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There has been an outcry from animal rights groups after wolf hunts have resumed in France following increased attacks by the animals after their "European comeback".

The Daily Telegraph reports that hunters, "wolf lieutenants", and local farmers have grouped together to carry out a cull on the animals after sheep farmers complained of incessant attacks on their flocks.

Camera traps have caught images of the wolves carrying out the attacks.

And the location of the attacks will come as a surprise to many, being just 25 miles inland from the top tourist spot of Nice on the French Riviera, and just 15 miles from Grasse, known as France's perfume capital.

The hills in this region of the Var, called Caussols, have lost around 100 sheep to the grey wolf.

The animals were hunted to extinction by farmers in France back in the 1930s, but in 1992 a mating pair crossed the border from Italy.

There are currently throught to be around 300 individuals in 25 packs across France.

More than 6,000 sheep were lost to these wolves last year alone.

The wolf is actually a protected species under European law, but culls can take place in exceptional circumstances when attempts to protect local livestock fail.

The government plan ruled that 24 wolves could be removed per year.

Conservation groups have been up in arms over the ruling, with one saying: "To return to wolf hunts as if we were in the Middle Ages is scandalous. That the local authorities are organising them is even worse."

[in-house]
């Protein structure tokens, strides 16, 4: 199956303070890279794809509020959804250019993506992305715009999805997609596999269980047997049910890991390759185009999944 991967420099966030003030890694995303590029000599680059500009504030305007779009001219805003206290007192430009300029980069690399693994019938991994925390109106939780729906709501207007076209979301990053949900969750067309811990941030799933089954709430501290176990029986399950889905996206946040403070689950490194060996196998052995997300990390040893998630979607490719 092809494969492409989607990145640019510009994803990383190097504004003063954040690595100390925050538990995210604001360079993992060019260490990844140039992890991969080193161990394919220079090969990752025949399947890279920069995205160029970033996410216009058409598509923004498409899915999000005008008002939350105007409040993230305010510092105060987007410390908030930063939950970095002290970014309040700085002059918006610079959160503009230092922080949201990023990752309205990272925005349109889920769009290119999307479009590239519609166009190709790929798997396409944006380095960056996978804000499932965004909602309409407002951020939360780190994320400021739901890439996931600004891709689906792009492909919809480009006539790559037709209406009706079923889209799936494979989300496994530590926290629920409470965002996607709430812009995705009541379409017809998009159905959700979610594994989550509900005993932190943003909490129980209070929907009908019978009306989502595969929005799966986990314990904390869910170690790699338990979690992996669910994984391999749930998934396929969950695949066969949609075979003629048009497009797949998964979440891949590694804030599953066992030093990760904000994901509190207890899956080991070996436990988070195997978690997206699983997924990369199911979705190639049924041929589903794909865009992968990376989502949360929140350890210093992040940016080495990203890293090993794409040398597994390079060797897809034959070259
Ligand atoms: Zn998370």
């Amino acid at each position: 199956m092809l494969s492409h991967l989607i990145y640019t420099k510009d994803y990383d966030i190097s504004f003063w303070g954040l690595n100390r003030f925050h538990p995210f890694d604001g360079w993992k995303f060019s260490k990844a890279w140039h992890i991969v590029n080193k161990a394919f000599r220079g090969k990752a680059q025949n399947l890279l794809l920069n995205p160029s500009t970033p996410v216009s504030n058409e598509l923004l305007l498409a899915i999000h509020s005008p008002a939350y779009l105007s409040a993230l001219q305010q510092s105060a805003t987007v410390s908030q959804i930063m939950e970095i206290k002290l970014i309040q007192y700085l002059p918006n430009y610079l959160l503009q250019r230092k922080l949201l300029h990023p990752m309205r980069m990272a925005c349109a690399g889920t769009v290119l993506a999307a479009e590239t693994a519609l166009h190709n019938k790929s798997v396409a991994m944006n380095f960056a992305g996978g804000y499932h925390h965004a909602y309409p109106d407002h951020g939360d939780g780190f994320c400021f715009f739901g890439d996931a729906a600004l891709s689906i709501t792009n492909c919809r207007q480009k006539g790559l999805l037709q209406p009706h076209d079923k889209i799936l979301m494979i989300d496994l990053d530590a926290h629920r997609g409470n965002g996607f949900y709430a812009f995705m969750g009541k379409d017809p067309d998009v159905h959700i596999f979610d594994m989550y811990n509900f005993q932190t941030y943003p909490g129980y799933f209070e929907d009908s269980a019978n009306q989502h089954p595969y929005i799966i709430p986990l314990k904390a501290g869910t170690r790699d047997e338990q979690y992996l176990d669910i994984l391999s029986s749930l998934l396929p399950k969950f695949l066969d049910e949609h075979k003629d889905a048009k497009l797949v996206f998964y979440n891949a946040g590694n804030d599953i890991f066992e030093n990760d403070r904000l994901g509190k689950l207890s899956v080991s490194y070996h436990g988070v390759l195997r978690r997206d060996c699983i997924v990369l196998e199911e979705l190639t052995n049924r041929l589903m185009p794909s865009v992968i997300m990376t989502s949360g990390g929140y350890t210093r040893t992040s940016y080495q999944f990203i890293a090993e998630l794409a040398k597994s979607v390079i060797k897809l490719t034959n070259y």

He added that "blindly shooting wolves" will have no effect on protecting sheep, and that other means of protection, including the use of fierce "patou" mountain dogs, and penning sheep in electrified fences, should be utilised.

However, locals argue that these means are ineffective. Pierre and Deborah Courron, who own 900 sheep and goats near Caussols, have tried the methods, and have even slept beside flocks in the summer months. They lost 60 animals last year and have suffered eight attacks in 2014.

Mrs Courron said: "We already have four patous. If I had 15 of them, we would doubtless have no wolf attacks, but a pack that big would pose a threat to humans as they are semi-wild. They would make mincemeat of hikers."

The wolf problem is not confined to France Over in Sweden, the wolf hunt was reintroduced in 2010, the first in the country since 1964.

But the 2014 hunt, which was due to start in February, was called off by Stockholm's Administrative Court.

This year's cull had originally had a target of up to 30 wolves.But was cancelled again for the third year in a row after protests by conservation groups.

There has not been a wolf hunt in Sweden since 2011. Bo Sköld, secretary general of the Swedish Hunting Association (Svenska jägareförbundet), called the ruling a disaster for Swedes who live in rural areas and encounter wolves on a daily basis.

He told thelocal.se: "We've had three parliamentary decisions on the wolf hunt: 2001, 2009, and 2013. It's clear that the democratic system's ability to manage this issue doesn't work and that means people lose faith in it."



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